What struck me in reading your book is that the idea of a good job — high pay, some stability, a chance to do meaningful work — is the same now as it was in the 1940s, the decade your book begins.

That’s right. Fundamentally, I don’t think human beings’ basic wants and desires change much over time. You could probably pull a lot of the same things if you went back to the Bible and looked at what people valued in work then: the ability to make a living and live a decent life and then to find real dignity and fulfillment and purpose.

But there used to be a bond between employers and employees — almost a feeling of obligation, you write, among companies to create benefits and a higher standard of living for their workers. When did that start to shift? 

Coming out of WWII, there were really ripe conditions to create a strong social contract between employer and employee in America. America’s global competition had been, essentially, bombed out of existence or to its knees anyway. And American companies were truly dominant on the global stage at that point. They could afford to be very generous with their workers.

Another thing is you had all these returning servicemen and, originally, there was great fear that, with tens of millions of soldiers and sailors and airmen coming home, that there might not be enough jobs for them and it might lead to another Great Depression. But, in fact, they would find employment and lead to the birth of this great consumer class in America, right? This was all fueled by companies’ generosity in putting lots of high wages and good benefits into their workers’ pockets so it became this virtuous cycle.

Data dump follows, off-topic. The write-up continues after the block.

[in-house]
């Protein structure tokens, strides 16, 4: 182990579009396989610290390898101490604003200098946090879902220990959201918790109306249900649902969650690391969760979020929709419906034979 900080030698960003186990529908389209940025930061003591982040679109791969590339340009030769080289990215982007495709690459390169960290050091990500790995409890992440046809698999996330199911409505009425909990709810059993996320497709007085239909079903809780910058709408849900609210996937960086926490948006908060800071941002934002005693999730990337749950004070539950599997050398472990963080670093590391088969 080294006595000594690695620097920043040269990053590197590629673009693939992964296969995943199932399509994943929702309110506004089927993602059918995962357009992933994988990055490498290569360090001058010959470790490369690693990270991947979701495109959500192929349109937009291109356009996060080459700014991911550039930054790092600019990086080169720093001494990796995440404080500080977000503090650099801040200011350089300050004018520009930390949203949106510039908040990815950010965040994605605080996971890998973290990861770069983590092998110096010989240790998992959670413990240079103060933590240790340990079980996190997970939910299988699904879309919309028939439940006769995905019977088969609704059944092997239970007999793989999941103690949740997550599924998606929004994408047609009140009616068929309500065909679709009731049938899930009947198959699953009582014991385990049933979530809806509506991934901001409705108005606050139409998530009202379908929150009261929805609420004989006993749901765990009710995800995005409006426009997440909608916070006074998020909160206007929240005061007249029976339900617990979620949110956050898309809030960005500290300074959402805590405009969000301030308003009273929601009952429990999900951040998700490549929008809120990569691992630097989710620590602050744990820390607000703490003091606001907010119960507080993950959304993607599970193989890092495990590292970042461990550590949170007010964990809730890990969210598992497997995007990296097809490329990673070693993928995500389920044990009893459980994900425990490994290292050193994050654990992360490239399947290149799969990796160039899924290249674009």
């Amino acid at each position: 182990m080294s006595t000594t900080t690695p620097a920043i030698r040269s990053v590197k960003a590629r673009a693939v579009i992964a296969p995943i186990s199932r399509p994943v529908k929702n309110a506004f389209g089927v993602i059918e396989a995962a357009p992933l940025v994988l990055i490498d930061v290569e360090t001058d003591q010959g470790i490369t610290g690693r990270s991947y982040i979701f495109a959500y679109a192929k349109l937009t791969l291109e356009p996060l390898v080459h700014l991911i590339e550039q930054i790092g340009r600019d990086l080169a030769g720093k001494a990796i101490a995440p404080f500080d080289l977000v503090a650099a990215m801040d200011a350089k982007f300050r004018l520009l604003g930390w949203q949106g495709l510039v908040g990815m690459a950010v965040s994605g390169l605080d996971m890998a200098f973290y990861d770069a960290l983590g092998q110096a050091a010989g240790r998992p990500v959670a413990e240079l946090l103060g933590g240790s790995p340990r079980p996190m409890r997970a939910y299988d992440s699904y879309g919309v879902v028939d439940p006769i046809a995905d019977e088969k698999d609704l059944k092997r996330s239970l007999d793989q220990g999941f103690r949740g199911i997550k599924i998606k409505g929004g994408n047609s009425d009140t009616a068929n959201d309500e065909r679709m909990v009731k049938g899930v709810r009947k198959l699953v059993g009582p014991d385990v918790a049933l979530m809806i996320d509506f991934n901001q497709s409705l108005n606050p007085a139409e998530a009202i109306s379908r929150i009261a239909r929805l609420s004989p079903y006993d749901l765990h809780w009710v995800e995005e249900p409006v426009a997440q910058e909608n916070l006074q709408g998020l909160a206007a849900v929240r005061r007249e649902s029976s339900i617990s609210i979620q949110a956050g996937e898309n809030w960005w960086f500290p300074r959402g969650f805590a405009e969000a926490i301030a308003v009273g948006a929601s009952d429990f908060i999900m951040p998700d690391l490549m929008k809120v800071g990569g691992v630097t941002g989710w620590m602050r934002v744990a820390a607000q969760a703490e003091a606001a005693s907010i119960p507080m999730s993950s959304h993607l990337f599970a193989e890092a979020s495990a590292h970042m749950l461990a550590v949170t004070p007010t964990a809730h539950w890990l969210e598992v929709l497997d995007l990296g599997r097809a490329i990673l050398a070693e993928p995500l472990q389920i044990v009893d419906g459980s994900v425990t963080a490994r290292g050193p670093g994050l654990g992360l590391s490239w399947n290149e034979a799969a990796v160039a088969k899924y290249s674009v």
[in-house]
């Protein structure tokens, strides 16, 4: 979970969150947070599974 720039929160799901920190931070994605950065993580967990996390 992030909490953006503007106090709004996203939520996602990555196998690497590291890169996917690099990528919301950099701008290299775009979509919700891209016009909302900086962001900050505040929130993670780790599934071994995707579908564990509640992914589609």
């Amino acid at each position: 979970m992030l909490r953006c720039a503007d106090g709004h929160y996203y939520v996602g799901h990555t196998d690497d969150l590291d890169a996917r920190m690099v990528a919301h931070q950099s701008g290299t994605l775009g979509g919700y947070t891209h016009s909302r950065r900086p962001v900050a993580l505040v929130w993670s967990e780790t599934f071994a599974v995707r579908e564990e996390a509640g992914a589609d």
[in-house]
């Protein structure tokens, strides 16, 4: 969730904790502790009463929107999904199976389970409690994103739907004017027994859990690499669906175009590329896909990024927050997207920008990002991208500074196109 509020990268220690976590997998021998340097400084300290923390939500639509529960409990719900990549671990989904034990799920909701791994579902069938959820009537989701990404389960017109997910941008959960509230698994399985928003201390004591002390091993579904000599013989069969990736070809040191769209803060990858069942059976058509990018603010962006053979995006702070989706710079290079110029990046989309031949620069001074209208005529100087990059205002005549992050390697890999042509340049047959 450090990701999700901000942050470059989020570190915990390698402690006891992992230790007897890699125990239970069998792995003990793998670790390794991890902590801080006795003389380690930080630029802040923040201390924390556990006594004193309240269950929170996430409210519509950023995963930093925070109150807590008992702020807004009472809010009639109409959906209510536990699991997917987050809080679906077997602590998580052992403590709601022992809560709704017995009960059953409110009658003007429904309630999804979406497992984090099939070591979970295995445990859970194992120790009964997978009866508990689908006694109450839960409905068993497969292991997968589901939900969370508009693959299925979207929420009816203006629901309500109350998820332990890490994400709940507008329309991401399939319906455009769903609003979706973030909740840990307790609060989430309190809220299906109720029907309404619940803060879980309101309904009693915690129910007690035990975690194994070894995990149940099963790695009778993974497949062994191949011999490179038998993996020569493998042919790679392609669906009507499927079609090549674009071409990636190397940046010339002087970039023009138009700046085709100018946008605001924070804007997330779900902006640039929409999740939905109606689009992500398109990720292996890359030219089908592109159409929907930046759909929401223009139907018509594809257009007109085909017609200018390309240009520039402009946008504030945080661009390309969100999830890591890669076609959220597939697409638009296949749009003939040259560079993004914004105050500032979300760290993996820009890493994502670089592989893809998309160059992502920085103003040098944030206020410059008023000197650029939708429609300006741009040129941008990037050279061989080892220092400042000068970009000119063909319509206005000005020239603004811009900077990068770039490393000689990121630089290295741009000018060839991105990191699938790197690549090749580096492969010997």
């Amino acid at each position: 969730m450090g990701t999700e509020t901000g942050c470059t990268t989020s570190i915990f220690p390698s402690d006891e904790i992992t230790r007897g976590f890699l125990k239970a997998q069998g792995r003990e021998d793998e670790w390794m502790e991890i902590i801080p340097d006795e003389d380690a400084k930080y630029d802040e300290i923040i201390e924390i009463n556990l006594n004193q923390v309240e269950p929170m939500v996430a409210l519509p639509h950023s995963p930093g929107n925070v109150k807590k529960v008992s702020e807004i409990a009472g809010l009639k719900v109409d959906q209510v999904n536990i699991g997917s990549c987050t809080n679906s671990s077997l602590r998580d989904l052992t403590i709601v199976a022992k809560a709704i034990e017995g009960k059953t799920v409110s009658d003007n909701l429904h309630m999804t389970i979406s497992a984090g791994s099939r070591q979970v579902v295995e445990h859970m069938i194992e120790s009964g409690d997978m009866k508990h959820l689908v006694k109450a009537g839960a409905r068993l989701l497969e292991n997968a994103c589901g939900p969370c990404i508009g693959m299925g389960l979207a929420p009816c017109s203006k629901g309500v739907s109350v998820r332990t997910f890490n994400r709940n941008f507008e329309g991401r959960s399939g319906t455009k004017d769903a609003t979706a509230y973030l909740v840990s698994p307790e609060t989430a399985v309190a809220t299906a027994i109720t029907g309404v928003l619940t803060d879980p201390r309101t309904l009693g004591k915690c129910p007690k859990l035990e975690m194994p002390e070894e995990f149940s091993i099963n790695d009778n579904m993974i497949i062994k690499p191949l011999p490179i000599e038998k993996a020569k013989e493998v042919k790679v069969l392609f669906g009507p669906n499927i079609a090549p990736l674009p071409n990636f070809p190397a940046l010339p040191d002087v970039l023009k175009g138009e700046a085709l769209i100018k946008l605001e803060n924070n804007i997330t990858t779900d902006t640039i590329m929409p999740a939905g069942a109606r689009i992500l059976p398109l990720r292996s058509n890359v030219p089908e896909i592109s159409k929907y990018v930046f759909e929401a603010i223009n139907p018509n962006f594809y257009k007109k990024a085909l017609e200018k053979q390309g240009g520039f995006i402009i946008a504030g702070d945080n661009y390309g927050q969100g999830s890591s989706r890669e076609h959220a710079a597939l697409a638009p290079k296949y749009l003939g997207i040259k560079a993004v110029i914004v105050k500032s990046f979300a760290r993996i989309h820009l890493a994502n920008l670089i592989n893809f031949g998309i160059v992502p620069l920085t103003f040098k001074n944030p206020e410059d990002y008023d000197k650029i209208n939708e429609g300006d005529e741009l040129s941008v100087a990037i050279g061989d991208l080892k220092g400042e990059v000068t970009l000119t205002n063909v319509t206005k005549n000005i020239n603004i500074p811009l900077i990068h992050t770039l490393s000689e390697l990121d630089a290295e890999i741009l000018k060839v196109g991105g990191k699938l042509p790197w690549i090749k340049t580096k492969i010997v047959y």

Another factor in terms of ripe conditions was this was a period when unions had great strength. So it was in the ’50s that we saw union private sector union membership at its height in America. And what’s significant is that this collective bargaining, this collective voice and power that workers had — a countervailing power to corporate power — was something that had a tremendous spillover effect across the economy.

And it seems like you need to be at about 25 percent to 30 percent plus of the private sector workforce being unionized to have that kind of spillover effect. We’re at less than 7 percent of the private sector workforce unionized today. And I think it’s one among many reasons that the social contract is not as strong as it was.

Right, so when do we start to see this change?

You could really see it by the early ’70s and, particularly, after the recession of 1973 and that really exposed some weaknesses that had developed across the economy. This was a period, as many of your readers will recall, of not only high unemployment but also a tremendous inflation. So you had this one-two punch known as stagflation. And it was awful until the Fed really broke the back of inflation in the ’80s.